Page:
Lets look at our heart now, to determine which side to place our netting. This piece is crochet in the round, with no turns, so there is a designated right side, and wrong side.  The netting will go on the wrong side, because of the loops that naturally form there. So, for all you rebels out there, this is a time when the wrong side is the right side!  Feel better now?  I Do,  I tend to be somewhat rebellious. It is fun, keeps people wondering.
Okay, Here we go with a ton of pictures.  If you don't like it, feel free to amble off into your own experience. Just because I lay out guidelines here, it is not mandatory for you to follow them. If it were, you would not be looking at this, as I would not have been able to do it!
Just take a gander at all these loops we have to work with.  to keep your netting from ripping, and the heart from getting really sloppy, I encourage a minimum of 2 strands of yarn for each stitch base.

Starting in the center of the heart, you will see the stitches have 3 legs, the first in the center hole, the second, and then the top, where the next round is worked. I like to use the second leg, or bump if you will. insert hook under it, just on the surface, not all the way through your fabric. pull netting through to form a working loop.  Ch 1 to secure it. Keep the netting somewhat loose here, so as not to break it. The hook should slide pretty freely inside the working loop

Insert hook under next stitch loop, draw netting through, and sc, ch 1, and repeat. working around the center, under the second bump of the stitch

As I said, try to be sure you have two strands of yarn that you attach the netting to prevent a fragile scrubbie.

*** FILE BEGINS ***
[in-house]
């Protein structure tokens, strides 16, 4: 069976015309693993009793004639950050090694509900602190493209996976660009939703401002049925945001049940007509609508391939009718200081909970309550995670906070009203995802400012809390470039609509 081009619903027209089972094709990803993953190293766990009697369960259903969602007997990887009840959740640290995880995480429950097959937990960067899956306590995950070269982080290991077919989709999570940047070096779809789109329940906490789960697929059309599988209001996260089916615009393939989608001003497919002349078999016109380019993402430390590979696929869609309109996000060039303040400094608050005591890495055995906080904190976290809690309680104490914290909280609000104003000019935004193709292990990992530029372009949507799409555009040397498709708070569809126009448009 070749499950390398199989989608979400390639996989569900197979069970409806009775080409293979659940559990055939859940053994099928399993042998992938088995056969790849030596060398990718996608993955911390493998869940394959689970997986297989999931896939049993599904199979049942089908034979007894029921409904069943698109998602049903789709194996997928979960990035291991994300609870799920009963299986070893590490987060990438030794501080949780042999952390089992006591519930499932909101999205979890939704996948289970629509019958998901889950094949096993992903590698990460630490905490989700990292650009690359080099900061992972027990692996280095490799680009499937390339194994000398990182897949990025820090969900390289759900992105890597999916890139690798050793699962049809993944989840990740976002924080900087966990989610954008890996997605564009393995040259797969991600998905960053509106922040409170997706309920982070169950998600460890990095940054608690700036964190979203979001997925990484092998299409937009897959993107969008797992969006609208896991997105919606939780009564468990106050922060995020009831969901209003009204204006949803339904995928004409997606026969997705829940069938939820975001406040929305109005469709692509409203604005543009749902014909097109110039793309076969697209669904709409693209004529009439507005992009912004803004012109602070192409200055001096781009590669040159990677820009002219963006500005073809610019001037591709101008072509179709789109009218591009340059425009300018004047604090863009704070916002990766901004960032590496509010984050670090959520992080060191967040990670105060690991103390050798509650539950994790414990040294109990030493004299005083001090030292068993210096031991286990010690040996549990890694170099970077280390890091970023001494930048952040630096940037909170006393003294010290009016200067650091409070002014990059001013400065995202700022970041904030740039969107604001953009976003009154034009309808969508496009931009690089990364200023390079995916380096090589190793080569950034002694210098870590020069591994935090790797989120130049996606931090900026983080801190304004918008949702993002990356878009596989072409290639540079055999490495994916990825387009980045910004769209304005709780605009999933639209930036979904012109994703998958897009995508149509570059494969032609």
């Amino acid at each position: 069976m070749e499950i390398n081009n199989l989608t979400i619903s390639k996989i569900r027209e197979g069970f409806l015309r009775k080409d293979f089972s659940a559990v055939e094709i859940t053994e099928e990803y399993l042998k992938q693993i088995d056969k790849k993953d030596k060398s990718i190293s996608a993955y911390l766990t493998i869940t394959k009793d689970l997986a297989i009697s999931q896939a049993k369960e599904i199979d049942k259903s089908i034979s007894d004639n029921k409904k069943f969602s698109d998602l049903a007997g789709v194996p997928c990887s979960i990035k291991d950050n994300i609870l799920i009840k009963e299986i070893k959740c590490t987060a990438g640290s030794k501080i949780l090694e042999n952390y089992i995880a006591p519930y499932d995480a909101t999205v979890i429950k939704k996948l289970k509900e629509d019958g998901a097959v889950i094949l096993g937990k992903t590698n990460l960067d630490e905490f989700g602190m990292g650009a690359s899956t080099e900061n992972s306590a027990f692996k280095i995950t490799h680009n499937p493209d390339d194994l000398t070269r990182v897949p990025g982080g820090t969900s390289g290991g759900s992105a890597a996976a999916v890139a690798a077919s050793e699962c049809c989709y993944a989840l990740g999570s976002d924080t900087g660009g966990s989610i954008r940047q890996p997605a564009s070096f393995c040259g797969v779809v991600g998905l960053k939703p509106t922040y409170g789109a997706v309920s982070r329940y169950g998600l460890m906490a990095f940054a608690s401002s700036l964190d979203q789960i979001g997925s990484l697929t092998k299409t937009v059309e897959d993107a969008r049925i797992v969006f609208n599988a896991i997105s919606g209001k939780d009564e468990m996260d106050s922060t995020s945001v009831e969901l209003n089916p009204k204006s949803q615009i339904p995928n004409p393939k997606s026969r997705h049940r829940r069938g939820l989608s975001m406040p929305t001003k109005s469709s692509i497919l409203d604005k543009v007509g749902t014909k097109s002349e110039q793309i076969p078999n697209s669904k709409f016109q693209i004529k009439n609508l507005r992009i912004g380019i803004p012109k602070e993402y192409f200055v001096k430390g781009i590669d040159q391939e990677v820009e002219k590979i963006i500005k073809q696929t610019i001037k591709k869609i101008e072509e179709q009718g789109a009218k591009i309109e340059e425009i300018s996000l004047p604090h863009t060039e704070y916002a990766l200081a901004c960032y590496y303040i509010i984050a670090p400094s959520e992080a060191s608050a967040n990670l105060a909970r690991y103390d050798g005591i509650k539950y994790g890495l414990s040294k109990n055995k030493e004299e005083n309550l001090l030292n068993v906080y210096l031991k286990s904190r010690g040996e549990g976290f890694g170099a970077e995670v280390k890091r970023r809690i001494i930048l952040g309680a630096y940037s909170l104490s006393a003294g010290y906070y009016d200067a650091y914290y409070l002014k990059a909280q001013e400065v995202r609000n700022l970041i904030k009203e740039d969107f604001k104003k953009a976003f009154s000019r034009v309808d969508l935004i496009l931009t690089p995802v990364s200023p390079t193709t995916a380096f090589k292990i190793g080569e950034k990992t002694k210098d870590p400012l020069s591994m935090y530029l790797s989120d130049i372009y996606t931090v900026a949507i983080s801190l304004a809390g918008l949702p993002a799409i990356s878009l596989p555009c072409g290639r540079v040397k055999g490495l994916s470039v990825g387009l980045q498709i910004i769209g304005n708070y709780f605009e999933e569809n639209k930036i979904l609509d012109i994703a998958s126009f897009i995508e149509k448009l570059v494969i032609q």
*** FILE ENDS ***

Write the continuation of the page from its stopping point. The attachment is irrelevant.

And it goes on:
When you have the first round done, it is sort of heart shaped, but not likely to be perfect.
You can cut your netting, or work in a spiral, out from the center.

Where the rounds meat, there are an abundance of loops to choose from, it does not matter,
as long as you remain consistent in your choice, and put the ch 1 between each sc.
this allows more abrasive quality, and prevent the netting from being too tight.
I chose to spiral my netting, I am not sure I like it, but I do Love the colorfulness of this sample.
I did it so I could better show details in pictures.
My Grandchildren have all shown me that hearts
do not have to be red, pink and white anymore.
if there is a color you like, by all means, go for it

And this is the washcloth side of the finished item.
perfect for the counter, tabletop, or where ever you need
a clean wipe down, with out any abrasive roughness.

Now, The Legal stuff.  This is my creation. I used someone elses pattern, is it mine? Yes, and NO!  June from Planet June designed the Heart.  I linked to her pattern, with her permission.  In the descriptions of the changes I made, I did not reveal her pattern on my blog post.  I am taking credit for the SCRUBBIE, and giving credit to the designer of the original pattern.

This can be done with any motif by the way. It could be a flower, a bow tie, almost anything out there. I chose this one for it's superior quality.
Special Thanks to June for the pattern, and her gracious permission to use her work in this way.

I guess I best say. DO NOT PUT THIS IN THE DRYER it will melt!  you can send it through the dishwasher, if the heat dry is turned off.
If you want to add a hang cord to allow it to air dry, simply chain 30 with a single strand of cotton yarn, slst to form a loop.  cut your yarn and hide your ends. slip the loop through the fabric, pull the rest of the loop through that. There ya go, licket split. good to go!

Until Next time